Investing in whisky can be both fun and profitable. But like any investment, it also carries risks. So it's vital that you do your research and homework, and spend within your means.
There are some things you can look out for, as you seek out bottles with the best investment potential. Here are six things to look out for, plus one alternative approach to investing in whisky.
1. Rare and limited edition whiskies
As with any commodity, supply and demand dictate value. So it stands to reason that a rare whisky that was released in low quantities will have more potential to increase in value than a whisky produced in tens of thousands.
Limited edition whiskies can be difficult to get though - as they are limited editions! And, it is important not to pay over-the-odds. A good way of buying rare releases is via ballot direct from the distilleries. It can be a bit hit-or-miss as to whether you're able to bag a bottle, but paying retail is always preferable to paying more on the second market.
2. Old and vintage whiskies
Whiskies that have been aged for a long time are particularly exclusive. Linked to the above point, there are simply fewer old age statements than young age statements. Looking out for whiskies aged 21 years or older can be worthwhile.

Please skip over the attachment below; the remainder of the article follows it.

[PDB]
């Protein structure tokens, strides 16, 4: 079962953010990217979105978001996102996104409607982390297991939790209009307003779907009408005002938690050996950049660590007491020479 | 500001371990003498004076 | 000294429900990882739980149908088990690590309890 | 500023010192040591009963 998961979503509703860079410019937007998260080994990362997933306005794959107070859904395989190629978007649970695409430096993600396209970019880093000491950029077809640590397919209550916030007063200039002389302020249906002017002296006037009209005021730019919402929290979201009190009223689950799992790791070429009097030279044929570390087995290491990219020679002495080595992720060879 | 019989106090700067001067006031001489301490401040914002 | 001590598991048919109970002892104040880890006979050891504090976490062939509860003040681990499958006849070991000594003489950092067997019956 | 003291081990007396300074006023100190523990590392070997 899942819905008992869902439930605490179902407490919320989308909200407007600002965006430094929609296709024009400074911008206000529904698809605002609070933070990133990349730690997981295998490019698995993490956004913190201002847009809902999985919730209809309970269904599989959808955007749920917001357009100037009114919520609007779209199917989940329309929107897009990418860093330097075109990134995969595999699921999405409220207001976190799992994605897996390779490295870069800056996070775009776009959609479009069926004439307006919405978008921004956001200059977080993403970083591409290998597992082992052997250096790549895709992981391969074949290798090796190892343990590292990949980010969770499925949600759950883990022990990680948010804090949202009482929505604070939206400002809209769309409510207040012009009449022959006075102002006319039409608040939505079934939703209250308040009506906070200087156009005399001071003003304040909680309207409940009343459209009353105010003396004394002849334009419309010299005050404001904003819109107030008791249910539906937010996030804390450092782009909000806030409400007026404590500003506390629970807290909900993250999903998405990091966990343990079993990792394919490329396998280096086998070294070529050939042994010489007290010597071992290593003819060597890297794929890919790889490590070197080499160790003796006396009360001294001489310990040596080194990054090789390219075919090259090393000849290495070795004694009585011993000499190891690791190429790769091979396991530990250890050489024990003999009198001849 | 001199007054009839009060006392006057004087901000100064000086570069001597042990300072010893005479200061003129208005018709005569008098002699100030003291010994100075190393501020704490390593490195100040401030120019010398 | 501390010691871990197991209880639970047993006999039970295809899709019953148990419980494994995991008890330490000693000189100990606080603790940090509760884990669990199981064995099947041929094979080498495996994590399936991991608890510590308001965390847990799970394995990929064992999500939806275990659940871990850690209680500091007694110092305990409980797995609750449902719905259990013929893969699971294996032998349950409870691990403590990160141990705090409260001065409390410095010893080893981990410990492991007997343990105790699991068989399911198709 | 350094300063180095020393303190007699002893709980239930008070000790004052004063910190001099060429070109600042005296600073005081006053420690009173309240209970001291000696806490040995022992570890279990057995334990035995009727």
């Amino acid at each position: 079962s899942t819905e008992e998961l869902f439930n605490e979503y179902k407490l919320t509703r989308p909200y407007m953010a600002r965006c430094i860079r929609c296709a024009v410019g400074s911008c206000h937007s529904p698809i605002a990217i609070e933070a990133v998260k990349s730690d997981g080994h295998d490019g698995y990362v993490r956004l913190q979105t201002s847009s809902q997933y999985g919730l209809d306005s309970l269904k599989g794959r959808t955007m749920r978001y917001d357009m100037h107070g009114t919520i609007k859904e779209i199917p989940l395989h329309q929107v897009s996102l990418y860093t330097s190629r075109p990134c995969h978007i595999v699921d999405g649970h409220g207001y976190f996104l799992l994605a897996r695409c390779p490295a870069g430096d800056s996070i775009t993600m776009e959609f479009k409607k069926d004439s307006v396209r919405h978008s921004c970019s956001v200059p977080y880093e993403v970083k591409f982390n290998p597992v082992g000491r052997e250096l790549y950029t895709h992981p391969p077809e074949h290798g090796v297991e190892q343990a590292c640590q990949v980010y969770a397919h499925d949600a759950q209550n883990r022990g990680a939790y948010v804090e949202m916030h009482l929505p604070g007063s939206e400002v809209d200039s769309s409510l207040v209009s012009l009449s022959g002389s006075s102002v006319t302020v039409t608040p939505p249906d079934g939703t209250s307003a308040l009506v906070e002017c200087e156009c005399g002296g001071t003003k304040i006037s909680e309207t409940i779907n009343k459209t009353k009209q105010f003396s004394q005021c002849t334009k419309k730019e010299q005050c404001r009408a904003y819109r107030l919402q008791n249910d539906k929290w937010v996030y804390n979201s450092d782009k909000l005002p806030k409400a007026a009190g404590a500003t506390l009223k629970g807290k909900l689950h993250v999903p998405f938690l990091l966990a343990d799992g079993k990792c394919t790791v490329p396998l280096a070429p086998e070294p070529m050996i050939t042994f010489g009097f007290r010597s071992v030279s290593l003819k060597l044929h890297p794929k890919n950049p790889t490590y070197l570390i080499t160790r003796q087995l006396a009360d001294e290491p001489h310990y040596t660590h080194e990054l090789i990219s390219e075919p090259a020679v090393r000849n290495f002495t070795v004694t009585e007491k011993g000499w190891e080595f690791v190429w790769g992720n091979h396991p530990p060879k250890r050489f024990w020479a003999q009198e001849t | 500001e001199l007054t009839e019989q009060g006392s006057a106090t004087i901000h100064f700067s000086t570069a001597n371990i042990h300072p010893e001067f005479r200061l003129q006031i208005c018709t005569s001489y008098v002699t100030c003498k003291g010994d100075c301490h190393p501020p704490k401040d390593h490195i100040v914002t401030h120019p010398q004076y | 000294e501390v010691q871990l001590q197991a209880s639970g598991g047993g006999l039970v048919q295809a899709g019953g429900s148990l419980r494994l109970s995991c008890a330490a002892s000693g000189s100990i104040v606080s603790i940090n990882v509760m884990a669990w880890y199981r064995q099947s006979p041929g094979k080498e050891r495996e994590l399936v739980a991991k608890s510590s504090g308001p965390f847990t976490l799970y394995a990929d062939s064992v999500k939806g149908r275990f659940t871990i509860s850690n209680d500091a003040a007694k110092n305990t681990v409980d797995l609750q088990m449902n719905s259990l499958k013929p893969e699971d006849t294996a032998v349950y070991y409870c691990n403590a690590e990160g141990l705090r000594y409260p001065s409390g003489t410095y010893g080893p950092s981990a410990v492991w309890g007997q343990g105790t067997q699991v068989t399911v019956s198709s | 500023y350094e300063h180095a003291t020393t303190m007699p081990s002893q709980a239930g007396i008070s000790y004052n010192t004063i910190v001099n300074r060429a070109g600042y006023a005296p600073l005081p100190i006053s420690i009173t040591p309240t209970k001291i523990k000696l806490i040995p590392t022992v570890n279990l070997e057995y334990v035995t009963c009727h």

3. Well-established brands
The value of a brand matters in all walks of life - from fashion, through watches, to cars. This is true of whisky too. There are certain brands that are particularly collectable. Macallan is perhaps the best example. But there are others too, like Ardbeg, Bowmore, Brora and Springbank from Scotland, Karuizawa from Japan, or Pappy van Winkle from America.
4. Iconic series
Some distilleries produce series of limited edition whiskies. The Macallan is particularly well known for doing this. Series can be particularly popular with collectors, and as they search out all the releases they need to complete their collection this can drive up prices - and therefore values.
5. Discontinued bottlings
Some whiskies are only produced for a limited amount of time. If you're able to get a whisky that isn't being made any more, it will become increasingly desirable as a dwindling stock of bottles is slowly opened and enjoyed.
6. Whiskies with high ratings and awards
Clearly, a whisky that is well-reviewed is going to be more popular than a whisky that is poorly reviewed. And whiskies that have a good rating are likely to be opened and enjoyed. Similar to the above point, this reduces supply and therefore works in favour of increasing your bottle's value.
Investing in whisky casks
Another way to invest in whisky is to buy whisky casks. This is a larger investment than buying bottles. But, it does have a particular benefit over bottles. As the whisky ages in the cask, its flavour improves and so it becomes inherently more valuable. This isn't true of bottles - you're just relying on market forces to increase their value.
If you'd like to learn more about investing in whisky casks, download our free Cask Investment Guide here, or speak with one of our whisky cask experts.